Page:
194 DANIEL L. RUBINFELD While signiﬁcant in its own right, the Primestar acquisition provides an inter- esting window into the Antitrust Division perspective on a case involving complex horizontal and vertical questions. It also raises two intriguing, important conceptual and empirical issues that the antitrust agencies are likely to face again in the future. The ﬁrst conceptual issue involves unilateral effects and potential competition. In a “typical” unilateral effects case one’s concern is whether the merging parties will price the acquired products as competitively as the original owners would have priced those products had the merger not taken place. In the acquisition in question the satellite asset has yet to be put into service. Consequently, the issue is whether Primestar would utilize its acquired assets as competitively as would the ﬁrm that would otherwise have acquired those assets. In sum, potential competition and unilateral effects issues are intertwined, so that a traditional unilateral effects case has been replaced by a “potential competition – unilateral effects” case. The second issue involves corporate governance. Had the proposed acquisition been consummated as initially planned, the ﬁve cable owners of Primestar would have had substantial board representation and, if voting in concert, a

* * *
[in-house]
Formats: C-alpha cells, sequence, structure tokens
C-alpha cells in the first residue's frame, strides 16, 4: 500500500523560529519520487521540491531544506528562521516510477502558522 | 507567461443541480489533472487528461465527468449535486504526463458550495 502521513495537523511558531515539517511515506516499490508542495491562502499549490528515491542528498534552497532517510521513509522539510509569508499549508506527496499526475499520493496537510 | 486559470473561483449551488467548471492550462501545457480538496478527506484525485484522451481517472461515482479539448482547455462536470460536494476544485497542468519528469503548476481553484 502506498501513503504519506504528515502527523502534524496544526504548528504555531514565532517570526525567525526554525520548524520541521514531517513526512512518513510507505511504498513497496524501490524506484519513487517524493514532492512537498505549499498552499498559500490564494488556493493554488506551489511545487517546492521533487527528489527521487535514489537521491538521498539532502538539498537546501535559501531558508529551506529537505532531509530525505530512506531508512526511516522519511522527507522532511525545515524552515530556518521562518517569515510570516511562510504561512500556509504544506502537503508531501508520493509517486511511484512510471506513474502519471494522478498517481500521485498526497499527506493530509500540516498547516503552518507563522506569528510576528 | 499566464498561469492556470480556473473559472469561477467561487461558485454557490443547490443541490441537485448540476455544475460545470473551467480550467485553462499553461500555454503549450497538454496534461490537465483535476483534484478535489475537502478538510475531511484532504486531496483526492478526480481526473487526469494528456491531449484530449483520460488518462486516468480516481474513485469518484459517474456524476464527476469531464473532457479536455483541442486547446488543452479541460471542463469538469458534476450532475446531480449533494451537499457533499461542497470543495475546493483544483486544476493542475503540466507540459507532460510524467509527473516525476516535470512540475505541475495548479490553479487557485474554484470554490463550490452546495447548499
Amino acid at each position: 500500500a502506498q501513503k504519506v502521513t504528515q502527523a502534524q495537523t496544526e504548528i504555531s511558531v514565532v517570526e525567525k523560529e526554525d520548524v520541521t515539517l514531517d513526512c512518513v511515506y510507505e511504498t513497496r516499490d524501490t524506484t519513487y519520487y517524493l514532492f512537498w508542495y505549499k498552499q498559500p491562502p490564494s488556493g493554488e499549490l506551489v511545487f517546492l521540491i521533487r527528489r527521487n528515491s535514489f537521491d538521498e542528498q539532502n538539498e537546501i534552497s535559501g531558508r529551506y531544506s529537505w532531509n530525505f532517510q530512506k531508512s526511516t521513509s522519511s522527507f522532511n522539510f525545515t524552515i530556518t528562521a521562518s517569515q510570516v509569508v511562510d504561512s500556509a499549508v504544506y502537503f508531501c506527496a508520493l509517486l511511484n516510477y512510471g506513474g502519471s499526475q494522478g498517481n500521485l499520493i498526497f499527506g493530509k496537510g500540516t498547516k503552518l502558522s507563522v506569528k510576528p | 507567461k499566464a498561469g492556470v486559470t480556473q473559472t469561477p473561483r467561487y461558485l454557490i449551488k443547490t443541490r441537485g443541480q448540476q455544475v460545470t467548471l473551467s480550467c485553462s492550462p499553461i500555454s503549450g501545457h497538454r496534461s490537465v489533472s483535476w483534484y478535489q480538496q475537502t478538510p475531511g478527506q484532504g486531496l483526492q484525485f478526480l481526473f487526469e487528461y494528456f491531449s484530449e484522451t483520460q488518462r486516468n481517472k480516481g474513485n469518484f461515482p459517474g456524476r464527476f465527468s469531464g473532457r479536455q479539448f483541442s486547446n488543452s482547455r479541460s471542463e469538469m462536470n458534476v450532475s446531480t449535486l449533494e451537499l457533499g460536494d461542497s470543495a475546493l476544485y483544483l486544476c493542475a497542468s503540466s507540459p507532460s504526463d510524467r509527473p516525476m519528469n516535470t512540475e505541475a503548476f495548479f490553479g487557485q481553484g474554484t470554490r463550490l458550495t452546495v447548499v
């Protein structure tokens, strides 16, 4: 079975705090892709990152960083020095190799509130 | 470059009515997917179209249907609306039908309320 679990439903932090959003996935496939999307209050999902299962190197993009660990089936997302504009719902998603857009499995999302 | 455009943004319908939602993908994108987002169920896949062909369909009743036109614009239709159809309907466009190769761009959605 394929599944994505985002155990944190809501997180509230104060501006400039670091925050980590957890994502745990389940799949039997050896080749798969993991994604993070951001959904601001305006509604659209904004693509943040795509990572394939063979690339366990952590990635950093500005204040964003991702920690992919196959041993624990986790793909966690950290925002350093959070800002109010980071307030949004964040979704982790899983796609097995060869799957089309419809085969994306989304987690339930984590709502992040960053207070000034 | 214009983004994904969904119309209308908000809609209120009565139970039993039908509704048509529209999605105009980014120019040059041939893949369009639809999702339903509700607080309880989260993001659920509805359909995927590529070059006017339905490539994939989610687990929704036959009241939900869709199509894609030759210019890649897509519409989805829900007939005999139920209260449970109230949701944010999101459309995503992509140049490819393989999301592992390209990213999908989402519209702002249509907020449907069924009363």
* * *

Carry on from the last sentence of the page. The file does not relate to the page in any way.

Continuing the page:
Review of Industrial Organization – Springer Journals
Published: Oct 16, 2004
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